At the beginning of this month, the U.S. Food and Drug Administration (FDA) authorized Gilead Sciences's (NASDAQ:GILD) remdesivir for the treatment of severely ill COVID-19 patients. Currently, remdesivir is the first drug authorized for the disease that has demonstrated efficacy in placebo-controlled, phase 3 clinical trials. 

While most are excited about the potential relief Gilead could bring to COVID-19 patients, a group of smart investors has argued that the company itself is a poor investment opportunity due to an overlooked detail in remdesivir's data. Believe it or not, these individuals actually present a very good case. Let's see why. 

What the skeptics are saying

The gist of skepticism surrounding remdesivir's success seems to stem from a question asked by a Bank of America analyst during Gilead's recent earnings call:

Just want to say great job for the whole team really for remdesivir development. A couple of points here on COVID-19. Have you guys looked at other [nucleotides] for earlier-stage patients? I know you guys have a lot that is there that could be more applicable to some mild to moderate patients. 

Doctors holding a conferecne about treatment of the coronavirus.

Image source: Getty Images.

Well, that is a good question, because to date, remdesivir has only been tested in patients with severe symptoms or those who are critically ill after being infected with the coronavirus. Gilead's management responded to the question by simply reiterating the fact that it was testing its most promising COVID-19 candidate, remdesivir, in patients with moderate symptoms.

This brings us to the main point: The drug's efficacy has not yet been confirmed in patients who develop only mild or moderate symptoms -- that is, who are neither hypoxic (with an absence of oxygen) nor requiring oxygen support or ventilation.

What about the milder cases?

It is now well known that seniors and those who are immunocompromised are most at risk of being hospitalized from the coronavirus. Recently, data has shown that in the U.S., no more than 2.5 individuals out of 100,000 people up to age 49 in the general population will require hospitalization after becoming infected with the coronavirus. However, the hospitalization rates jump to between 7.4 and 17.2 per 100,000 individuals 50 or older in the general population.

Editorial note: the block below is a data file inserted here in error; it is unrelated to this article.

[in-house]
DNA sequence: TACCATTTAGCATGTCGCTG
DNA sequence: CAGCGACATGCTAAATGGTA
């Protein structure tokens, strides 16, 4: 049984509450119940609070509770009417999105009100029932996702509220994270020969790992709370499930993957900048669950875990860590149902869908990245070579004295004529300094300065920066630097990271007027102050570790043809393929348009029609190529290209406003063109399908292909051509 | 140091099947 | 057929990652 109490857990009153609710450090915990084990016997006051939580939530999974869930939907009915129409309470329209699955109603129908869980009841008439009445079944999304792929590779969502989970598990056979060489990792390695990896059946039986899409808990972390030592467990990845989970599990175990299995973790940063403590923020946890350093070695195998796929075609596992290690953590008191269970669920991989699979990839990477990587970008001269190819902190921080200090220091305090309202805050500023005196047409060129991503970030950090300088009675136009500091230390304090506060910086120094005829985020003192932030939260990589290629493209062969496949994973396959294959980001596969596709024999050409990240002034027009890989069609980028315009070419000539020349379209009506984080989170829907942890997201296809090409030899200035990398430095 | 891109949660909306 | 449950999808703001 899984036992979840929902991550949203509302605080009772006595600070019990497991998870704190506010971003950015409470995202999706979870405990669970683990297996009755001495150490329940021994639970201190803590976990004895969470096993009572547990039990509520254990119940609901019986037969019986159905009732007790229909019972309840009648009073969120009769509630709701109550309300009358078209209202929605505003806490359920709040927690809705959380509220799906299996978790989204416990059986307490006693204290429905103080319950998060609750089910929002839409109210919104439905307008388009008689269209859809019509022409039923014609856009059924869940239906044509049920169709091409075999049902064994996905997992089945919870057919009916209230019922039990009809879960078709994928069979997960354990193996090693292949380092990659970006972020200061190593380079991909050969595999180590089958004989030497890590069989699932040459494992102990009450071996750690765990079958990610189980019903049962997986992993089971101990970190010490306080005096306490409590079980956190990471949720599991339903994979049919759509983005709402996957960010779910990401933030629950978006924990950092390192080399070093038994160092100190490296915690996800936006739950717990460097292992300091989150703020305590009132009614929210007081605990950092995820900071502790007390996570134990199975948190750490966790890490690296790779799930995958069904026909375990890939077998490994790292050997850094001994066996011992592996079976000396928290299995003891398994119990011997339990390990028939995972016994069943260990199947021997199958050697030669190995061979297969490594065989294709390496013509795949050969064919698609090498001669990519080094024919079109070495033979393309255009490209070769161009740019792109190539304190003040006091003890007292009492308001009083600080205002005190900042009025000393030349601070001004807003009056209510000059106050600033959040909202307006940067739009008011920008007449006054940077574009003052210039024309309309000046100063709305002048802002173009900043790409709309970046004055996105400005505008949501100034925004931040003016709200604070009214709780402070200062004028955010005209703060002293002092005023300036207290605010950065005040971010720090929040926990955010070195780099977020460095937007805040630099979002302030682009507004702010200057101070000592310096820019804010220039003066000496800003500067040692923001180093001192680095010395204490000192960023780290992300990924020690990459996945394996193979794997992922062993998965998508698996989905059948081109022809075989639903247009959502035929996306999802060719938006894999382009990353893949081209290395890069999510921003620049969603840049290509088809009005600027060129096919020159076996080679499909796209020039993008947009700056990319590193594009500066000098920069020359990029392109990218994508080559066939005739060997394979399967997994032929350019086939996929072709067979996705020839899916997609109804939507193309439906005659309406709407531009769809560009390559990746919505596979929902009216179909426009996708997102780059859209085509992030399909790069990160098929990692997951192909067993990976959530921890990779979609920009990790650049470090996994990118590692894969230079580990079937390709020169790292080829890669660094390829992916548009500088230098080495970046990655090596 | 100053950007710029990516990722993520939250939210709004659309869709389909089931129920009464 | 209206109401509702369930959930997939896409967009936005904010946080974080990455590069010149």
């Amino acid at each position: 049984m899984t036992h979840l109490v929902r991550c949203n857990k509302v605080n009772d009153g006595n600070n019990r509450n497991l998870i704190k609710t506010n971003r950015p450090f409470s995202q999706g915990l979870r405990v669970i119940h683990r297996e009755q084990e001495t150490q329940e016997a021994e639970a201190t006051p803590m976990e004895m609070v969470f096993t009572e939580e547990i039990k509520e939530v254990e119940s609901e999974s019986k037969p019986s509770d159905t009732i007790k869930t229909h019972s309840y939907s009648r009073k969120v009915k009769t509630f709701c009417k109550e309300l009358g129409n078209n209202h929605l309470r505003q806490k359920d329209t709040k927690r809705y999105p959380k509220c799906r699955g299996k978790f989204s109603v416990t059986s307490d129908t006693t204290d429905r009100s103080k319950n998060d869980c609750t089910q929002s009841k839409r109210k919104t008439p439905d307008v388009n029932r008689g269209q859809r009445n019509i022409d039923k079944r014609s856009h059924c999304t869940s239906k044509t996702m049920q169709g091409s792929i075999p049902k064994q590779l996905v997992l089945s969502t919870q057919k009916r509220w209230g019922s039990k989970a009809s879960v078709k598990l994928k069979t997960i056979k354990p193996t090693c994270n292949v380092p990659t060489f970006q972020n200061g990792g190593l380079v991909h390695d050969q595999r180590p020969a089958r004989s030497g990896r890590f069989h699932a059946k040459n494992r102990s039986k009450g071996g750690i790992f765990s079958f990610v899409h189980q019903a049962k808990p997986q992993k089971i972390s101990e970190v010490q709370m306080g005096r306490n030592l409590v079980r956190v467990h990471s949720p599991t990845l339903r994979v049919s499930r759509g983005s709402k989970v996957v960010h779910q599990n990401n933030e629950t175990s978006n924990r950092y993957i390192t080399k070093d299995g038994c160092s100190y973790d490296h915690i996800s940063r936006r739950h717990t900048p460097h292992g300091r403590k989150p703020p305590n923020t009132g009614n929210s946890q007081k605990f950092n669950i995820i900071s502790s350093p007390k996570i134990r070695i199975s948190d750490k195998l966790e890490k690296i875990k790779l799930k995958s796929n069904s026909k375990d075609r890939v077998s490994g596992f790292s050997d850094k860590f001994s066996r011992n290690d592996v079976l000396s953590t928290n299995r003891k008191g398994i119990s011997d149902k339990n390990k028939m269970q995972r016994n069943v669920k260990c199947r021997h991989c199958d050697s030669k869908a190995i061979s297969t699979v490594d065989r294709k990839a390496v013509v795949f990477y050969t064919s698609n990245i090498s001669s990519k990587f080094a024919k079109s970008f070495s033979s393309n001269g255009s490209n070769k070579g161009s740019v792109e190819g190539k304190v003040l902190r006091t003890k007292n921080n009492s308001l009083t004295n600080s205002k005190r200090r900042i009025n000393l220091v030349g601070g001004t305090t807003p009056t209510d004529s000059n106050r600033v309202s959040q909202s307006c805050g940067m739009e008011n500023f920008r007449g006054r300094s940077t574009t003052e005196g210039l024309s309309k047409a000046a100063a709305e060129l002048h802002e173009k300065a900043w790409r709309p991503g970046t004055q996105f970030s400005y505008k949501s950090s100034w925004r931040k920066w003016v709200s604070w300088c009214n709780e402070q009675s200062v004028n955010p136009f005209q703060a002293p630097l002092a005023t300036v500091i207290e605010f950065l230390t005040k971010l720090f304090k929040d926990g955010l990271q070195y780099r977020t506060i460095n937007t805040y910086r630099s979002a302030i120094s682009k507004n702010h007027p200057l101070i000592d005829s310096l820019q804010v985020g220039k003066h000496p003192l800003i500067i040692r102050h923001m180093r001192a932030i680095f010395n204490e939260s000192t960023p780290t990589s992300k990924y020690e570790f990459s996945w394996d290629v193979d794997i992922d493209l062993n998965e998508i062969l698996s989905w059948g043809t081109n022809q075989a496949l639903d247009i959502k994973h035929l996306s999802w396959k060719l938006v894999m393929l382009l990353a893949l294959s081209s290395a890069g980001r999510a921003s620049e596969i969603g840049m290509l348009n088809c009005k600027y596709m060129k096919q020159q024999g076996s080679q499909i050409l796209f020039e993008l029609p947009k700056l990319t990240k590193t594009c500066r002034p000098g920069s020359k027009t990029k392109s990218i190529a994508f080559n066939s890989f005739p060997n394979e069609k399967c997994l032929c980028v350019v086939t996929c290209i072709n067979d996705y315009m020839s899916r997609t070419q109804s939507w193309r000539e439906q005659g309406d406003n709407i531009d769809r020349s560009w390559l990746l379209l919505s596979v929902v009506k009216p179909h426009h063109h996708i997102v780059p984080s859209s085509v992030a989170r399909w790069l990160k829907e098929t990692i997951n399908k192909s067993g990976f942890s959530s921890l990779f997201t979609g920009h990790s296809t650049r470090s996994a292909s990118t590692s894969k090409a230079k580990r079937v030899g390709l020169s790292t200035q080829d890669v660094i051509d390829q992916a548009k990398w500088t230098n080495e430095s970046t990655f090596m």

This poses a limitation for remdesivir, because the drug demonstrated a moderate reduction -- 31% -- in time to recovery and a small survival benefit of 3.6% (which has not yet reached statistical significance) in COVID-19 patients who are severely ill. Because the benefit isn't very large, it may disappear entirely when given to healthier patients who can rely on their own immune systems to combat the virus. 

Another financial risk ahead for remdesivir is the phenomenal speed at which vaccines are being developed. It took three years for a vaccine to enter phase 1 clinical trials when the SARS-CoV-1 pandemic swept the world between 2003 and 2004. However, biotech companies such as Moderna (NASDAQ:MRNA) have seen their COVID-19 vaccines release interim phase 1 results much more quickly -- as few as two months after the World Health Organization declared the disease a pandemic. Moderna specifically is planning mass production of its vaccine by next year if it's successful in human trials.

If a vaccine becomes available and widespread, then remdesivir's only benefit would as a treatment for COVID-19 in those who develop severe symptoms and are too far along for a vaccine to be effective. In this scenario, there would no doubt be a dramatic reduction in demand. 

To make the drug's financial case worse, Gilead has licensed rights to manufacture remdesivir to generic pharmaceutical companies in more than 120 countries. The company has chosen to waive all royalties on the drug's sales until the pandemic subsides, a competitor treatment comes out, or a vaccine is developed. 

There is no doubt a lot of hype surrounding remdesivir's financial opportunity. Some analysts are predicting it will generate billions in revenue based on estimates that a fair price for the drug can be as high as $4,460 for one course of treatment. On the other hand, these estimates may be a little too rosy.

Takeaways for investors

First of all, the company is giving away intellectual property rights to the drug essentially free of charge to many countries in the world, and has pledged to donate at least 1.5 million doses. Second, if a vaccine is developed in time, then sales of remdesivir will plunge drastically. It is very likely remdesivir will generate a one-time cash flow for Gilead, then be forgotten again as other, more effective treatments take the stage.

I think Gilead is a solid buy for what the rest of its pipeline can provide. But for investors who are interested in buying it only for the sake of its coronavirus treatment, now is simply not the time. At the very least, before starting a position in the stock, it's best to wait until the end of the month for clinical trial results for remdesivir in moderately ill COVID-19 patients.